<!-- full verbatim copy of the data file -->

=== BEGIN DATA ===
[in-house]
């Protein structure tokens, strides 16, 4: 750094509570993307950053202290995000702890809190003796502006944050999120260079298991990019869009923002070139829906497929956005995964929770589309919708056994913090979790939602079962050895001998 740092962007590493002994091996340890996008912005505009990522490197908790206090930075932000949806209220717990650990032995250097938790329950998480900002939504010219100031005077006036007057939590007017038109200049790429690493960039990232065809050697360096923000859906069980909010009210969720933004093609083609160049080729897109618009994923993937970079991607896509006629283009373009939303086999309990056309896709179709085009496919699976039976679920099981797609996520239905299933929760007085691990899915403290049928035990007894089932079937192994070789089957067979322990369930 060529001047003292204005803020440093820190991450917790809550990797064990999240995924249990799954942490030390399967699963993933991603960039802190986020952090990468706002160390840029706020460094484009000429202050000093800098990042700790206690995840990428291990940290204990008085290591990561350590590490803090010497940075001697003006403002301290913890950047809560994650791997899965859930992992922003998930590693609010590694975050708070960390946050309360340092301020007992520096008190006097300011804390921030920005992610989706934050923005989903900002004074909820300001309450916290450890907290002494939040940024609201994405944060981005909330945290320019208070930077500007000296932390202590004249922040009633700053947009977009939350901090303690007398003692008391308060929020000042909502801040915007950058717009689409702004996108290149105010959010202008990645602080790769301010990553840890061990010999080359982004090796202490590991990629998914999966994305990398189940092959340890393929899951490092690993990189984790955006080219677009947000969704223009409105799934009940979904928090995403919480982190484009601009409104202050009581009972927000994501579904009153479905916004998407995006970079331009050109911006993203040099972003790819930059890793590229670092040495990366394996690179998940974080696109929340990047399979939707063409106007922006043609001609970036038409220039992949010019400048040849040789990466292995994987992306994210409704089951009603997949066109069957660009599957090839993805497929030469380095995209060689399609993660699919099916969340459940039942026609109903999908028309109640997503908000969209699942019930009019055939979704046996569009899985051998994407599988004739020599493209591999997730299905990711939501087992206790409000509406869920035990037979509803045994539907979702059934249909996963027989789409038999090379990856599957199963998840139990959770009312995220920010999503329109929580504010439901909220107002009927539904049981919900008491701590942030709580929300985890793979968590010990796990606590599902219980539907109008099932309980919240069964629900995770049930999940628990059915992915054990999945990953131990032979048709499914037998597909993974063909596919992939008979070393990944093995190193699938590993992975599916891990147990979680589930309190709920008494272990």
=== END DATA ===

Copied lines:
[in-house]
């Protein structure tokens, strides 16, 4: 750094509570993307950053202290995000702890809190003796502006944050999120260079298991990019869009923002070139829906497929956005995964929770589309919708056994913090979790939602079962050895001998 740092962007590493002994091996340890996008912005505009990522490197908790206090930075932000949806209220717990650990032995250097938790329950998480900002939504010219100031005077006036007057939590007017038109200049790429690493960039990232065809050697360096923000859906069980909010009210969720933004093609083609160049080729897109618009994923993937970079991607896509006629283009373009939303086999309990056309896709179709085009496919699976039976679920099981797609996520239905299933929760007085691990899915403290049928035990007894089932079937192994070789089957067979322990369930 060529001047003292204005803020440093820190991450917790809550990797064990999240995924249990799954942490030390399967699963993933991603960039802190986020952090990468706002160390840029706020460094484009000429202050000093800098990042700790206690995840990428291990940290204990008085290591990561350590590490803090010497940075001697003006403002301290913890950047809560994650791997899965859930992992922003998930590693609010590694975050708070960390946050309360340092301020007992520096008190006097300011804390921030920005992610989706934050923005989903900002004074909820300001309450916290450890907290002494939040940024609201994405944060981005909330945290320019208070930077500007000296932390202590004249922040009633700053947009977009939350901090303690007398003692008391308060929020000042909502801040915007950058717009689409702004996108290149105010959010202008990645602080790769301010990553840890061990010999080359982004090796202490590991990629998914999966994305990398189940092959340890393929899951490092690993990189984790955006080219677009947000969704223009409105799934009940979904928090995403919480982190484009601009409104202050009581009972927000994501579904009153479905916004998407995006970079331009050109911006993203040099972003790819930059890793590229670092040495990366394996690179998940974080696109929340990047399979939707063409106007922006043609001609970036038409220039992949010019400048040849040789990466292995994987992306994210409704089951009603997949066109069957660009599957090839993805497929030469380095995209060689399609993660699919099916969340459940039942026609109903999908028309109640997503908000969209699942019930009019055939979704046996569009899985051998994407599988004739020599493209591999997730299905990711939501087992206790409000509406869920035990037979509803045994539907979702059934249909996963027989789409038999090379990856599957199963998840139990959770009312995220920010999503329109929580504010439901909220107002009927539904049981919900008491701590942030709580929300985890793979968590010990796990606590599902219980539907109008099932309980919240069964629900995770049930999940628990059915992915054990999945990953131990032979048709499914037998597909993974063909596919992939008979070393990944093995190193699938590993992975599916891990147990979680589930309190709920008494272990």